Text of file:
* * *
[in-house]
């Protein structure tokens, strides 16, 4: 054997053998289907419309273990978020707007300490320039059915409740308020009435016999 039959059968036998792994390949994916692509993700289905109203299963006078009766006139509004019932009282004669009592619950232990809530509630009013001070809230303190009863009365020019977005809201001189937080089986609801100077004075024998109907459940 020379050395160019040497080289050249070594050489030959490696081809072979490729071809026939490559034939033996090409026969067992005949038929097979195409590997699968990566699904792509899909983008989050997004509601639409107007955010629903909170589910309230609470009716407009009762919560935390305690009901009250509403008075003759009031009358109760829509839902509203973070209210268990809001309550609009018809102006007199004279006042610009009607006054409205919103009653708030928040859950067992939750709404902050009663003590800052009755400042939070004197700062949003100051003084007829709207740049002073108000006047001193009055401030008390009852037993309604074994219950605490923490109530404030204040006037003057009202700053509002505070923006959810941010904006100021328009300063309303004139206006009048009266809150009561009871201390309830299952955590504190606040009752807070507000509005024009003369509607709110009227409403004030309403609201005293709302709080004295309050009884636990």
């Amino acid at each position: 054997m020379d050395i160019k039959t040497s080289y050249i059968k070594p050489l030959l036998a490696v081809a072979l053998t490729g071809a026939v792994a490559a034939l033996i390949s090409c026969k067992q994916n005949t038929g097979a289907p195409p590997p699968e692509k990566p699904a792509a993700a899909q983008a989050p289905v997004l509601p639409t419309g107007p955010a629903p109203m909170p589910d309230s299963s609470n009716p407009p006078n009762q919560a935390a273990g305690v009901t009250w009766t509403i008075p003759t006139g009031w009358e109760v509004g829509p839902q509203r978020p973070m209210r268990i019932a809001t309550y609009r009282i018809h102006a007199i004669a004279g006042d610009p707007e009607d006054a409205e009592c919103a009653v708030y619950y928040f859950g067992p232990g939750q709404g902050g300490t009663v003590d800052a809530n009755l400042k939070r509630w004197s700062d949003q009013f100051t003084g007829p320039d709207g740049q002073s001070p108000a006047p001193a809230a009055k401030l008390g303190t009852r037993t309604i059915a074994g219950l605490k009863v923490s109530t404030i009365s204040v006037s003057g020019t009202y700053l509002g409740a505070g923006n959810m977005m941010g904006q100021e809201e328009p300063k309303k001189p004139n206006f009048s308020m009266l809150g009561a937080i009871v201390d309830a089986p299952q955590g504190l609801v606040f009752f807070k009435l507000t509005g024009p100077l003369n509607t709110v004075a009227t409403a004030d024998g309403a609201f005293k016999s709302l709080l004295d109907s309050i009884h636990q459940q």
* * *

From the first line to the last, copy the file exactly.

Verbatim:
[in-house]
């Protein structure tokens, strides 16, 4: 054997053998289907419309273990978020707007300490320039059915409740308020009435016999 039959059968036998792994390949994916692509993700289905109203299963006078009766006139509004019932009282004669009592619950232990809530509630009013001070809230303190009863009365020019977005809201001189937080089986609801100077004075024998109907459940 020379050395160019040497080289050249070594050489030959490696081809072979490729071809026939490559034939033996090409026969067992005949038929097979195409590997699968990566699904792509899909983008989050997004509601639409107007955010629903909170589910309230609470009716407009009762919560935390305690009901009250509403008075003759009031009358109760829509839902509203973070209210268990809001309550609009018809102006007199004279006042610009009607006054409205919103009653708030928040859950067992939750709404902050009663003590800052009755400042939070004197700062949003100051003084007829709207740049002073108000006047001193009055401030008390009852037993309604074994219950605490923490109530404030204040006037003057009202700053509002505070923006959810941010904006100021328009300063309303004139206006009048009266809150009561009871201390309830299952955590504190606040009752807070507000509005024009003369509607709110009227409403004030309403609201005293709302709080004295309050009884636990």
């Amino acid at each position: 054997m020379d050395i160019k039959t040497s080289y050249i059968k070594p050489l030959l036998a490696v081809a072979l053998t490729g071809a026939v792994a490559a034939l033996i390949s090409c026969k067992q994916n005949t038929g097979a289907p195409p590997p699968e692509k990566p699904a792509a993700a899909q983008a989050p289905v997004l509601p639409t419309g107007p955010a629903p109203m909170p589910d309230s299963s609470n009716p407009p006078n009762q919560a935390a273990g305690v009901t009250w009766t509403i008075p003759t006139g009031w009358e109760v509004g829509p839902q509203r978020p973070m209210r268990i019932a809001t309550y609009r009282i018809h102006a007199i004669a004279g006042d610009p707007e009607d006054a409205e009592c919103a009653v708030y619950y928040f859950g067992p232990g939750q709404g902050g300490t009663v003590d800052a809530n009755l400042k939070r509630w004197s700062d949003q009013f100051t003084g007829p320039d709207g740049q002073s001070p108000a006047p001193a809230a009055k401030l008390g303190t009852r037993t309604i059915a074994g219950l605490k009863v923490s109530t404030i009365s204040v006037s003057g020019t009202y700053l509002g409740a505070g923006n959810m977005m941010g904006q100021e809201e328009p300063k309303k001189p004139n206006f009048s308020m009266l809150g009561a937080i009871v201390d309830a089986p299952q955590g504190l609801v606040f009752f807070k009435l507000t509005g024009p100077l003369n509607t709110v004075a009227t409403a004030d024998g309403a609201f005293k016999s709302l709080l004295d109907s309050i009884h636990q459940q």